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We hope the articles below help you understand your rights as a consumer. You can scroll through the titles, or sort by Practice Area or Topic. You can also use the search feature to locate information by keyword.

Flitter Milz represents people with a variety of problems involving consumer credit and collections. If you have a particular question or believe your consumer rights have been violated, Contact Us for a no cost consultation.

Flitter Milz Attorneys published in widely-used legal treatises

Repossessions

Andy Milz is a contributing author to REPOSSESSION, National Consumer Law Center (10th ed. 2022) Carolyn Carter, Andrew Milz, et. al., considered the leading legal reference book on consumer repossession issues in the United States.  This reference  appears on the shelves of courthouses and law libraries across the country and provides detailed and comprehensive coverage of repossession law throughout all 50 states.

Pennsylvania Consumer Law

Cary Flitter and Andy Milz recently edited three chapters in PENNSYLVANIA CONSUMER LAW, Carolyn Carter, et. al, Geo. Bisel Co., 2d ed. Supp. (2021).  Annually, Flitter and Milz edit chapters on The Law of Repossessions, Attorneys’ Fees for Consumer Litigation, and Odometer FraudThis treatise is considered the leading authority on consumer protection law in the Keystone state.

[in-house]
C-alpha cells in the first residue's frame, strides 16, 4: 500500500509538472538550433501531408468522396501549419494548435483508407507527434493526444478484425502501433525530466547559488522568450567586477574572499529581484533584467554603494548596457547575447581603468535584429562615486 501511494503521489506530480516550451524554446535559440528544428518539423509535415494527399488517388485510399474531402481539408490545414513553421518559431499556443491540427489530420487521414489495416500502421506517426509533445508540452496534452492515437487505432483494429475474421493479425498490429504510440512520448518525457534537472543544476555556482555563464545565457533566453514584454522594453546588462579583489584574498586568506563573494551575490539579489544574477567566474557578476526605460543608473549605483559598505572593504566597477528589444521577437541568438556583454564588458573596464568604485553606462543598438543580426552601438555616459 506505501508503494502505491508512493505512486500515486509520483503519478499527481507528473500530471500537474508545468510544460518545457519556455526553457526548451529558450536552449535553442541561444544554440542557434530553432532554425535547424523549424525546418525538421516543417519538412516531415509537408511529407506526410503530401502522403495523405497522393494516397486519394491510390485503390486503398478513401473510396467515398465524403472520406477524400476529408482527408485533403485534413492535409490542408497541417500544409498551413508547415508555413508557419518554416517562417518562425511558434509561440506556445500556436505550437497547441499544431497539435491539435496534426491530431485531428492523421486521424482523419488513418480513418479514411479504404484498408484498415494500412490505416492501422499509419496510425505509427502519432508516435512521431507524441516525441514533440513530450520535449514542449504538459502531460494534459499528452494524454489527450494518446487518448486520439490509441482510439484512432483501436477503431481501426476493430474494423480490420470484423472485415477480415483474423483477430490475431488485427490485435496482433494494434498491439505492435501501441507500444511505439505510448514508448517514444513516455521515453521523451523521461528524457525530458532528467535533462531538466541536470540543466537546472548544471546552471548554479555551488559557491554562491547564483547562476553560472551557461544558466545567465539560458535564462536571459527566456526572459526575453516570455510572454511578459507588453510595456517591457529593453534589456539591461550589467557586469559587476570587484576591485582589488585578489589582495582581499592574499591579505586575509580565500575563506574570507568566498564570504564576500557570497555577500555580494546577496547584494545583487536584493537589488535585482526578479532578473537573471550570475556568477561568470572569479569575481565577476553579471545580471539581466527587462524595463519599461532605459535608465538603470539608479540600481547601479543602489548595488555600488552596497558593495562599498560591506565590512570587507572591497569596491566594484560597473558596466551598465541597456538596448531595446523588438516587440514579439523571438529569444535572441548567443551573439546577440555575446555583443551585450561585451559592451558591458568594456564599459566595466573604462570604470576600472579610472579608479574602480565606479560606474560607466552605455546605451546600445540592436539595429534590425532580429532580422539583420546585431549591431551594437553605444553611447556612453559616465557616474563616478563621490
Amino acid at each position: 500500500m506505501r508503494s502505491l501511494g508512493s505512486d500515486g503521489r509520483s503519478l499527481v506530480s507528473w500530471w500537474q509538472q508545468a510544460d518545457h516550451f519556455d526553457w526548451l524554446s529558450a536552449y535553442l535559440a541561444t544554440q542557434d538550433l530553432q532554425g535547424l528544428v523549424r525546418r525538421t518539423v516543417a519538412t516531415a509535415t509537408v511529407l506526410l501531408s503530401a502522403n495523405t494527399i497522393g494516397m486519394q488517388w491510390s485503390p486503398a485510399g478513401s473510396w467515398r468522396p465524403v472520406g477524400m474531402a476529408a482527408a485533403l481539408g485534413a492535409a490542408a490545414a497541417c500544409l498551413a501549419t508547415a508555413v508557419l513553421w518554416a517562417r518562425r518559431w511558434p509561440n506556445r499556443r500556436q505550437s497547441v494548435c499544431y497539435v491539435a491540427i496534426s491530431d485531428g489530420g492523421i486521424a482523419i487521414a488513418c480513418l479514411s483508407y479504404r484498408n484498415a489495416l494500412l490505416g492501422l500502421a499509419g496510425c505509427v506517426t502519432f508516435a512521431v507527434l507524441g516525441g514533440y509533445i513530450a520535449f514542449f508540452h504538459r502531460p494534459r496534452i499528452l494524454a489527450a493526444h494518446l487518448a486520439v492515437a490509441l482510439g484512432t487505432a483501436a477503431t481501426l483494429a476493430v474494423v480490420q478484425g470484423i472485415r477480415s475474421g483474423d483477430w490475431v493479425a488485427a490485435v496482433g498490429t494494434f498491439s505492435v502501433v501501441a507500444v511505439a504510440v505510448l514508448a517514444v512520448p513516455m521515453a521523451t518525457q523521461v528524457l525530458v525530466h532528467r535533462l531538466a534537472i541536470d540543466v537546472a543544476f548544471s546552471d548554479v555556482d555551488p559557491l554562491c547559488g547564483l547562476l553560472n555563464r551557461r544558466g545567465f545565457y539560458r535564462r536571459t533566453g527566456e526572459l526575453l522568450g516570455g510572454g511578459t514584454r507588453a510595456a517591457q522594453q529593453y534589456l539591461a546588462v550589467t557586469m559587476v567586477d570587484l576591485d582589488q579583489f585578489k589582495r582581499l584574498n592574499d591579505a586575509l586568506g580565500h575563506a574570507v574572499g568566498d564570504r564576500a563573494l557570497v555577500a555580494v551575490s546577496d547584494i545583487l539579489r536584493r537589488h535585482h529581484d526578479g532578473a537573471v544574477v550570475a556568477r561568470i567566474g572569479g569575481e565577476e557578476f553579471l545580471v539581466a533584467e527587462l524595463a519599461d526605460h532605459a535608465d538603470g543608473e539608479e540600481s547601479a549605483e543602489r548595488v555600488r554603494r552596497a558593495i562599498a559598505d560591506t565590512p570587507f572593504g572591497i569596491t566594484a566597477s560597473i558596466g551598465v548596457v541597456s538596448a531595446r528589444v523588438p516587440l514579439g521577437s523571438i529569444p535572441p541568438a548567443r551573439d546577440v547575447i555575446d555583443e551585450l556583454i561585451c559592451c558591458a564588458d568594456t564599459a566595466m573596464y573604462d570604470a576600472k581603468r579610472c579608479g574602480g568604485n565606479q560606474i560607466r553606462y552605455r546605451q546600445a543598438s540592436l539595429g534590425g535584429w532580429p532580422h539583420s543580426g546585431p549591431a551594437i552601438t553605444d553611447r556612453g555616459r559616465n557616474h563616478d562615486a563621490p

Flitter Milz is an experienced consumer protection law firm in the area of consumer credit finance and auto repossession law.  The firm has recovered tens of millions of dollars for borrowers who have become victim of wrongful repossessions.  Our attorneys have the experience and knowledge to win your case.   Contact us, for a consultation at no cost.
Pictured:  Cary Flitter (center), Andy Milz (left), Jody López-Jacobs (right).

Can I Keep my car if I file for Bankruptcy? 5 things to know.

Buying a car is costly.  Most people finance the purchase of a vehicle by taking out a loan. The agreement states terms for regular monthly payments to be made until the debt is satisfied. If the borrower defaults on payments, the lender has the right to repossess the vehicle.

Auto Finance Law & Bankruptcy  

However, there is a complicated intersection between auto finance law and bankruptcy. Before taking any action, borrowers must understand the implications of bankruptcy and be able to determine the most prudent steps to take before and after a vehicle has been repossessed. In general, merely having your car or truck repossessed is not enough to warrant filing for bankruptcy.  Let’s try to simplify it.

Repossession = Bankruptcy?  Maybe, maybe not.

  1. Filing a bankruptcy can stop a repossession from going forward.
    When a consumer bankruptcy is initiated, the debtor protections include an “automatic stay.” This means that your creditors are prohibited from taking almost all actions to collect a debt.  This automatic provision can be a powerful way to prevent repossession of the car, but only temporarily.
  2. The automatic stay can last weeks or years.